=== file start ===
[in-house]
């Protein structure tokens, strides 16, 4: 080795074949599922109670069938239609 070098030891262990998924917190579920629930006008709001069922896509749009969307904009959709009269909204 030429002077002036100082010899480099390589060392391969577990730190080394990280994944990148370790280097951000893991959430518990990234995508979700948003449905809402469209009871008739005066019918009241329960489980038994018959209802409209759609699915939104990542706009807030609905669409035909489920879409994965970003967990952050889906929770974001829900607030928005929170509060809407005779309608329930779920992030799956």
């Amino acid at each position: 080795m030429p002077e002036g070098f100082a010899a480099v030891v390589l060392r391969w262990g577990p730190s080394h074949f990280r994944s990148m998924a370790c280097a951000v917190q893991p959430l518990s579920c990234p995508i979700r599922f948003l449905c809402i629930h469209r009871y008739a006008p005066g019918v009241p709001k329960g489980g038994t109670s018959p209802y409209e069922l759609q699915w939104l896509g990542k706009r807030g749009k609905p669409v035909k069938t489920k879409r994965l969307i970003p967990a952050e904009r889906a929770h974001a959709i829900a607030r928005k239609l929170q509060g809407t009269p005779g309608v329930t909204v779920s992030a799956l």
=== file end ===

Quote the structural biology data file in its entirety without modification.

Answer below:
[in-house]
């Protein structure tokens, strides 16, 4: 080795074949599922109670069938239609 070098030891262990998924917190579920629930006008709001069922896509749009969307904009959709009269909204 030429002077002036100082010899480099390589060392391969577990730190080394990280994944990148370790280097951000893991959430518990990234995508979700948003449905809402469209009871008739005066019918009241329960489980038994018959209802409209759609699915939104990542706009807030609905669409035909489920879409994965970003967990952050889906929770974001829900607030928005929170509060809407005779309608329930779920992030799956």
């Amino acid at each position: 080795m030429p002077e002036g070098f100082a010899a480099v030891v390589l060392r391969w262990g577990p730190s080394h074949f990280r994944s990148m998924a370790c280097a951000v917190q893991p959430l518990s579920c990234p995508i979700r599922f948003l449905c809402i629930h469209r009871y008739a006008p005066g019918v009241p709001k329960g489980g038994t109670s018959p209802y409209e069922l759609q699915w939104l896509g990542k706009r807030g749009k609905p669409v035909k069938t489920k879409r994965l969307i970003p967990a952050e904009r889906a929770h974001a959709i829900a607030r928005k239609l929170q509060g809407t009269p005779g309608v329930t909204v779920s992030a799956l």